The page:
There will never be a sensible time or place to introduce or enforce a law forbidding blasphemy. Any such proscription makes all the following assumptions, all of them insane: that anyone has the right not to be offended; that it is ever the job of the government to tell us what to think; and that God, should he exist, is incapable of delivering suitable punishment himself.

However, of all the times and places that might be thought of as unpropitious for a new blasphemy law, it is tough to imagine a more ludicrous setting than Ireland in 2009 – where such an edict has been passed, threatening transgressors with a €25,000 fine.

It’s not just that Ireland’s legislators, faced as they are with economic crisis, should have better things to do. It’s not even that they might just have criminalised much of their distinguished national literary heritage – Wilde, Joyce, Beckett and Behan, to name a few, would struggle to answer an Inquisition.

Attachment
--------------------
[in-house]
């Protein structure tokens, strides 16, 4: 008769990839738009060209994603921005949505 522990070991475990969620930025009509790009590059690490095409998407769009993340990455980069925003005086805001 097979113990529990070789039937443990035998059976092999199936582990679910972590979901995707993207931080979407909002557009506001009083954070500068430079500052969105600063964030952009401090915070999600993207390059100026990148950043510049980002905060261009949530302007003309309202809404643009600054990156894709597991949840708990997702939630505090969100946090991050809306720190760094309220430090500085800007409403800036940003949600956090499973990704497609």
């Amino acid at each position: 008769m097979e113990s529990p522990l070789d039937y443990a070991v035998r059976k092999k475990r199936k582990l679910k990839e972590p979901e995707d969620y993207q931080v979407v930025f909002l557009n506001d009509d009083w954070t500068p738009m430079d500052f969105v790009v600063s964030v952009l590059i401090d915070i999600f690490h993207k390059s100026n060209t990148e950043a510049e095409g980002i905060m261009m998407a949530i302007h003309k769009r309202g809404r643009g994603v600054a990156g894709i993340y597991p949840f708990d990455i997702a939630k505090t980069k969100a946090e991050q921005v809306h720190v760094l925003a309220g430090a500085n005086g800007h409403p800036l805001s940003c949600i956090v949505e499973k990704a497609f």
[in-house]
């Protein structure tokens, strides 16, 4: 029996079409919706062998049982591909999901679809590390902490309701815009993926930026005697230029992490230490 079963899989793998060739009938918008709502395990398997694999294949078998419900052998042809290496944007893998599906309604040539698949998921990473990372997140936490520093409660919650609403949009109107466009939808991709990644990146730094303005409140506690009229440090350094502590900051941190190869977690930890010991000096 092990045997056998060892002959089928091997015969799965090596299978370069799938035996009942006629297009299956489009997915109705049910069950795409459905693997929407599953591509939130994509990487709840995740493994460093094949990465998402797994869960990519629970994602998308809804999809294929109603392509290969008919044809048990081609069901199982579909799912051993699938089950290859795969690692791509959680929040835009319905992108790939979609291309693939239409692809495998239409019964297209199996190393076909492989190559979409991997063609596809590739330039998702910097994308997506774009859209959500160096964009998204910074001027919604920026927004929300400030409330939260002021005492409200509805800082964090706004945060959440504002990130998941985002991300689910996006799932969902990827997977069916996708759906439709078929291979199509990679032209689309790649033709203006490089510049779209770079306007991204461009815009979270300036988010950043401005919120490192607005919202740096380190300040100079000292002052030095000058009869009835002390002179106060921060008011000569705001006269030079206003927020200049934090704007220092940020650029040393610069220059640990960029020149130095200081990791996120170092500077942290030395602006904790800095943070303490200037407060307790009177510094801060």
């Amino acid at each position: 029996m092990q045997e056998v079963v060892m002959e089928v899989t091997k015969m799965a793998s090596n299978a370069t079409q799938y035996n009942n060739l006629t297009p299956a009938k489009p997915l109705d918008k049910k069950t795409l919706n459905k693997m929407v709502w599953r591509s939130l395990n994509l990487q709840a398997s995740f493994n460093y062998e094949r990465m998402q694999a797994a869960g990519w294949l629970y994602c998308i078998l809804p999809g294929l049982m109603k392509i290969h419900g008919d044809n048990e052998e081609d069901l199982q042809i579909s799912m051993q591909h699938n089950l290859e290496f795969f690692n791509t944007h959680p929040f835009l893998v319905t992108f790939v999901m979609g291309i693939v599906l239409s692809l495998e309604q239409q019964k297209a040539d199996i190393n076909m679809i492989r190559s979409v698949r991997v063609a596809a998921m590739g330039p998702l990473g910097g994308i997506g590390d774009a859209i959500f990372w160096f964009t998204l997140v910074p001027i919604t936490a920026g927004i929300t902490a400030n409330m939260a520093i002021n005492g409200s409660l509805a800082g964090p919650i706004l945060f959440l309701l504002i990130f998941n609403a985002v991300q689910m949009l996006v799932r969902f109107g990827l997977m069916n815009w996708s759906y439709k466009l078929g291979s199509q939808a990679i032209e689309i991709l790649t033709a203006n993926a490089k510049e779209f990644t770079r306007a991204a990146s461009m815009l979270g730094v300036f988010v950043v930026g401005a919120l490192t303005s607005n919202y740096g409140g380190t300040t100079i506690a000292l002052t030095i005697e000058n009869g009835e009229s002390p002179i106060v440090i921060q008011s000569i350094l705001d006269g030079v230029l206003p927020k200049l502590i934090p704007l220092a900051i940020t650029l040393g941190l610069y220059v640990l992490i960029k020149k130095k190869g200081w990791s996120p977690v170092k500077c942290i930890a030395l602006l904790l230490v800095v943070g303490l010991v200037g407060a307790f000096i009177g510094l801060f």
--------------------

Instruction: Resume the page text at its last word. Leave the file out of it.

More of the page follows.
It’s that they’ve so completely misunderstood their own country’s sense of humour: the race for the honour of being the first person prosecuted under this idiotic legislation is likely to be spirited and inventive.

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